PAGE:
VOCAB: Philosophical / Abstract

Here are some really interesting words to describe abstract, hard-to-define concepts.  Several of them are very introspective, and I like them all because I’d experienced them but not known how to describe the emotion.  Yay for precision terminology!!! 😀

  • Metanoia
    • The journey of changing one’s mind, heart, or self
  • Videnda
    • Things that should be seen or visited
    • lit. “what is to be observed”
    • For example, everyone should at some point be out in the middle of the ocean with no land visible on any horizon, or seing the Taj Mahal and the Pyramids of Giza, or the Aurora
    • If you spend all your time inside, you’ll never experience the videnda that makes one realize how incredible life really is. 
  • Yūgen  (Japanese; not an English term… yet.  We are a language known for stealing words 🙂 )
    • An awareness of the universe that triggers emotional responses too deep and mysterious for words.
    • A profound, mysterious sense of the beauty of the universe and the sad beauty of human suffering.
    • Yūgen suggests things beyond what can be said, but it is not an allusion to another world – it is about this world, this experience.  All these are portals to yūgen: “To watch the sun sink behind a flower-clad hill.  To wander on in a huge forest without thought of return.  To stand upon the shore and gaze after a boat that disappears behind distant islands.  To contemplate the flight of wild geese seen and lost among the clouds, and the subtle shadows of bamboo on bamboo.”
  • Gnossienne   (taken directly from the French; naw-see-enn)
    • A moment of awareness, signified by the acknowledgement that no matter how close you feel you are to another person, they will always have their own separate, private life of which you will never be entirely privy.
    • The knowledge/realization that you will never truly know another person, ultimately because you are not them.
    • Phillip was struck by the heavy weight of gnossienne from an early age, and never truly trusted other people.
  • Sonder
    • The profound, individual realization that each person you meet is living their own life, that each person has their own world filled with personal worries, plans, pains, pleasures, ambitions, routines, etc. – the same as yourself, in a sense, but also as intricate and different as could be imagined.
    • The idea that there are millions of stories happening all at once, all around each other, oblivious and contained from one another.
    • The idea that YOU, with all of your importance of being the star in your own personal play, aren’t really that important at all, in the grand scheme of things, and more often than not you appear as nothing more than an overlooked extra sipping coffee or walking across the road in the background of all the separate, equally precious inner productions of strangers.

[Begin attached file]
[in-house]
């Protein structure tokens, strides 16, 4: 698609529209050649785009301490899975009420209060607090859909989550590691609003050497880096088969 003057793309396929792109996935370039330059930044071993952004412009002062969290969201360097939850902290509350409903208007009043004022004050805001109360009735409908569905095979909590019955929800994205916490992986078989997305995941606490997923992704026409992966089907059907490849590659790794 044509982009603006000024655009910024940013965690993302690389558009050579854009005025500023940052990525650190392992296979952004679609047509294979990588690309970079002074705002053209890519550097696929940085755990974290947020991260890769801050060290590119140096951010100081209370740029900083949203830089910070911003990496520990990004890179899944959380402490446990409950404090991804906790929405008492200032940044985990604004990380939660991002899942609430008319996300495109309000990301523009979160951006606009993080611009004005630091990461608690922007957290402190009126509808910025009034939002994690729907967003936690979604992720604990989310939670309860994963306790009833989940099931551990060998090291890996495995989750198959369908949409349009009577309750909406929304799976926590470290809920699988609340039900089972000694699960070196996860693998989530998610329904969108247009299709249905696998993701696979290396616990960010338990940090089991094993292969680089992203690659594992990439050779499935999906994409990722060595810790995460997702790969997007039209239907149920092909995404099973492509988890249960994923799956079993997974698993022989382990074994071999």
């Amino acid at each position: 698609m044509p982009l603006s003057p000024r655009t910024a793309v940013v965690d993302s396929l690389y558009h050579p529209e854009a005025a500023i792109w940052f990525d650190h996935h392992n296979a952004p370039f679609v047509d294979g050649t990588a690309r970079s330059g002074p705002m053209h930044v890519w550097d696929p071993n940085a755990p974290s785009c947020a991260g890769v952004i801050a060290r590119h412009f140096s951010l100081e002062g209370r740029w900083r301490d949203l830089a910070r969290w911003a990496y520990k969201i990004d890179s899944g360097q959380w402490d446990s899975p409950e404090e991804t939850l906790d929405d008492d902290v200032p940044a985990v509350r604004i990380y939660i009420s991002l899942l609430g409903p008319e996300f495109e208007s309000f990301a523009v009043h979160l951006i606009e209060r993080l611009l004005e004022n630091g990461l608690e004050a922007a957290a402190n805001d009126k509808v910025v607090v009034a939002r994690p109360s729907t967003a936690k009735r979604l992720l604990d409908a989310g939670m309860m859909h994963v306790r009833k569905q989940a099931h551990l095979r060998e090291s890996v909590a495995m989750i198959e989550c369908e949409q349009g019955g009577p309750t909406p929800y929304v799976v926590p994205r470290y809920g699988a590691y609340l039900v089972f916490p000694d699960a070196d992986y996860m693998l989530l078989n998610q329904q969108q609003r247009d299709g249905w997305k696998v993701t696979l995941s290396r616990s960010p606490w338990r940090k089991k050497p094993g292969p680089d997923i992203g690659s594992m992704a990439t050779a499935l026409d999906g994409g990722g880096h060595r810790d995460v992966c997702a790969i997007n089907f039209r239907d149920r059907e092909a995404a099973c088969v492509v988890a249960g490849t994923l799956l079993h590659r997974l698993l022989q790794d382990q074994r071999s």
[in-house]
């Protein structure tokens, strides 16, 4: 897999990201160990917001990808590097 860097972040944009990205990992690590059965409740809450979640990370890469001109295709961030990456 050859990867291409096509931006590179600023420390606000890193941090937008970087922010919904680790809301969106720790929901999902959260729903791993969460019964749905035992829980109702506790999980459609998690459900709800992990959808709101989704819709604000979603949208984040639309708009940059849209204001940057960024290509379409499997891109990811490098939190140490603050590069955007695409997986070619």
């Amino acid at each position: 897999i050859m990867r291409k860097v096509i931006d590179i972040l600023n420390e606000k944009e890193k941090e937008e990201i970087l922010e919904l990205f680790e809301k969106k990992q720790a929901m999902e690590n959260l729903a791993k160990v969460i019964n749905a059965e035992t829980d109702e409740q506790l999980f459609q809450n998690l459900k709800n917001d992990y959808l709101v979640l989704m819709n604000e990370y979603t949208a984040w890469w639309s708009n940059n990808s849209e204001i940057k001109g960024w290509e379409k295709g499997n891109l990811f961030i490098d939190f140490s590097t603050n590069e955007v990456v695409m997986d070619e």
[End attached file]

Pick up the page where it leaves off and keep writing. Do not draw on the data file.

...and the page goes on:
• If you want to get through life without bruising, here’s what you need to do – Don’t read books; you might learn and understand new things.  Don’t listen to music; you might become aware of sonder and seek connections with other people.  Don’t speak to anyone, ever.  Don’t leave your house; don’t leave your bed.  Don’t live. 
  • Qualia
    • This term is used to represent the subjective quality of the individual conscious experience.
    • lit. “what sort” or “what kind”
    • “a term used to describe the things that could not be more familiar to each of us”
    • Qualia is the perception of our world – what pain feels like, what color looks like, how things smell.  More specifically, qualia is the very nature of how experience the world might not, due to the limits of language and brain chemistry, ever truly be explained or understood by people third party to what is happening in our own intimate minds.  How you see the color red might not be how I see the color red.  We’ll never know.  We could both agree on a word for what is known to be “red,” understand each other’s language, and go about our days in mutual logical understanding – but the fact that there is no possible way for us to determine just exactly how a red apple is perceived in my head means that you will never know if the color that you think is “red” is what my brain thinks is “red.”
    • The things that seem so mindlessly basic to us as human beings – emotion, pain, pleasure, sight, smell, though – are actually individual interpretations of how we interact with our world.  Language makes us feel close and provides a sense of community as a result of understanding one another, but even for all our words and ways of phrasing an idea, we cannot make a blind person understand the color “red.”